Saturday, April 22, 2006

Preparation for the Bohus.

I am in love, in love with a 'sweater' - or more specifically a Bohus, Blue shimmer. Maybe it is more an infatuation, but I think it is more solid and meaningful and unlikely to fade so must be love. I bought the kit from this site attached to the bohus museum, after seeing Wendys on her blog late last year (here). I ordered mine in the light main colour and had to save up, they are not cheap but when the yarn arrived and i saw the colours for real I was thrilled. anyway, I was also in awe of people who knitted whole sweaters on tiny needles. I was in awe of people like Wendy who knited with many colours in one hand and who's work was flat when on the needles. I was afraid to 'stuff' up the Bohus. So I conceived a cunning plan .... I would knit several colour work sweaters for my daughter in preparation for the Bohus.

Sweater No 1. a steeked fair isle in baby yarn, fingering yarn to those in the states, and 4 ply to my fellow New Zealand knitters. Knitted up on 3mm needles. I based it on an article in knitty on steeking and using a baby sweater for practice (here). My daughter was going thru a pink thing, and she looks soooo good in blue that matches her eyes, I compromised and developed a variation on the baby norgi. I also sized it up somewhat - using gauge and a wee skivey that fitted her well to determine the size. My fair isle got better and better as I worked up the sweater, by the time was knitting the tops of the sleeves it was flat and even. I do admit to designing as knit - not a good idea. the aesthetics of this peice leave me a little cold and reminded me that drawing and sketching lots of variation before starting has an important role in designing. After finishing the sweater I was inspired by Nippertails to knit a matching hat.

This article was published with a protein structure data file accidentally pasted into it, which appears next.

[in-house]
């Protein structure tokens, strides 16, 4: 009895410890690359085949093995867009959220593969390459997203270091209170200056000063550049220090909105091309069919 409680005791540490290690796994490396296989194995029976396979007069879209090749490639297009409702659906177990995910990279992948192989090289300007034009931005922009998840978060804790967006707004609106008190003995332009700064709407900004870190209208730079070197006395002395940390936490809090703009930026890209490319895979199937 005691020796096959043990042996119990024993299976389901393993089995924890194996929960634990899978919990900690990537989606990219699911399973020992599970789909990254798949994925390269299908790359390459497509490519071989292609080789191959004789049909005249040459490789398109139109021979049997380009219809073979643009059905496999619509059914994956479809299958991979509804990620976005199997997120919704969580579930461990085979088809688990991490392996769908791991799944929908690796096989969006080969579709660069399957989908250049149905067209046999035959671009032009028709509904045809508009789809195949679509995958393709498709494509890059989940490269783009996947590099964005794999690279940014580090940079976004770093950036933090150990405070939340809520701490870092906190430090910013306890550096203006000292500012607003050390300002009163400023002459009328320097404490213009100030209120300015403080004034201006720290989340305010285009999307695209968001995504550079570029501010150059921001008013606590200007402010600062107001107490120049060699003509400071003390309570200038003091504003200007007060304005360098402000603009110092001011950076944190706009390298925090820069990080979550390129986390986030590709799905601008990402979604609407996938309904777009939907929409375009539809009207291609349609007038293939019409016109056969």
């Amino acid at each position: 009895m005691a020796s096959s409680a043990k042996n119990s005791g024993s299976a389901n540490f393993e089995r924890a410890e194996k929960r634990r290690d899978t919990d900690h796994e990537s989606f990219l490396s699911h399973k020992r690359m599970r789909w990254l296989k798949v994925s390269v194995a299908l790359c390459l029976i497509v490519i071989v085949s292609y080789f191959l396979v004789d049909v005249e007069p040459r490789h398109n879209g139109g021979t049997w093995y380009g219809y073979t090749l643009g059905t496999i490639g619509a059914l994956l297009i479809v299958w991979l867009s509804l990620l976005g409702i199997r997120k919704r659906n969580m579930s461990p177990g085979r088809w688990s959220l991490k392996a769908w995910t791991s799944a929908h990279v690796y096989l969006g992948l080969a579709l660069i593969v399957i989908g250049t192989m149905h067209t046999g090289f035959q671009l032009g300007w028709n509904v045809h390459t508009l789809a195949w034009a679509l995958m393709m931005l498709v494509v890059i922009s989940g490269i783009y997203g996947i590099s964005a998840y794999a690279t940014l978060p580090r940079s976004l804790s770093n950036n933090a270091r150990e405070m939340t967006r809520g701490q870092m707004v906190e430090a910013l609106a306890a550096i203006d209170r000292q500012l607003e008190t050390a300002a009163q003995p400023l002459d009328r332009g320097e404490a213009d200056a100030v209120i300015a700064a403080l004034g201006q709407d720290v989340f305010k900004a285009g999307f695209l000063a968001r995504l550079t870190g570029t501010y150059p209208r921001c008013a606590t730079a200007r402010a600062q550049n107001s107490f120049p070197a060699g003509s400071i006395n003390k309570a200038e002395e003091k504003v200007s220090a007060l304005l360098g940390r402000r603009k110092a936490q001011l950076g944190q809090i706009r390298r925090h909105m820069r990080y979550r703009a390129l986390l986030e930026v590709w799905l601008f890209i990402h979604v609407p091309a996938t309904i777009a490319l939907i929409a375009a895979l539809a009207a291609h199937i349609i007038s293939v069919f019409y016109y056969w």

Sweater No 2. A top down Raglan, knitted in sock yarn on 2.75mm needles. You can see I was working my way down to those 2.5mm needles, and was hoping that my gauge was matched enought that I didn't need to use smaller than 2.5mm. I bought Addi turbos in 2mm and 2.5mm, and Inox in 2.25mm just in case. For the raglan I used fair isle patterns from Magnificent Mittens by Anna Zilboorg, 1988, page 41, and Lasekofte 2, page 137 of Knitting in the old way by Pricilla Gibson-roberts and Deborah Robson. I tried to map out the maths for a Top down Raglan using EZ/s ESP formulae, but resorted to Joan Scoggins About knitting instructions (here). My maths is good, but I just couldn't get it to work. Joan's works well but I do feel the increases are very sudden. When laid flat the yoke ripples. I had it all finished and was knitting matching socks - it was made of sock yarn and I had a ball left over. When my girl wore it the sleeves were a tad short - looking like she was just growing out of it. So after the socks were done, I cut a thread in each sleeve, picked up the stitches, and knit down two new sleeves, about 2.5 inches longer.

So its April, and I have knit two sweaters, one pair of socks and a hat since January. the Bohus awaits. the yarn arrived all skeined. So I borrowed a ball winder from work, sweet talked my man into being a human swift and last weekend we 'balled up the yarn". I've done the swatch, Bohus are worked with the colour work in the round and the body and sleeves in the flat. My swatch took 3 nights as i worked out how to match my 'in the round' to my 'flat'. I also had to work out how to eliminate the rowing out! I guess I have been knitting in the round so long i now have a knit/purl tension difference. Turns out I have to knit firmish and purl tighter to have even flat knitting with no rowing out. My other preparation involved determining what size needle was one size smaller than a 2.5 mm. That was the instructions for the ribb. I posted a question on knittersreview forum and recieved a wonder full response from a Swedish knitter able to tell me that in Sweden - the true home of Bohus - one size smaller than a 2.5mm is a 2mm. This makes me sound so anal, but I so want this to be 'perfect' or as perfect as it can be.

So .... its all go for the bohus, next move cast on 154 stitches on 2mm needles and rib for 5cm.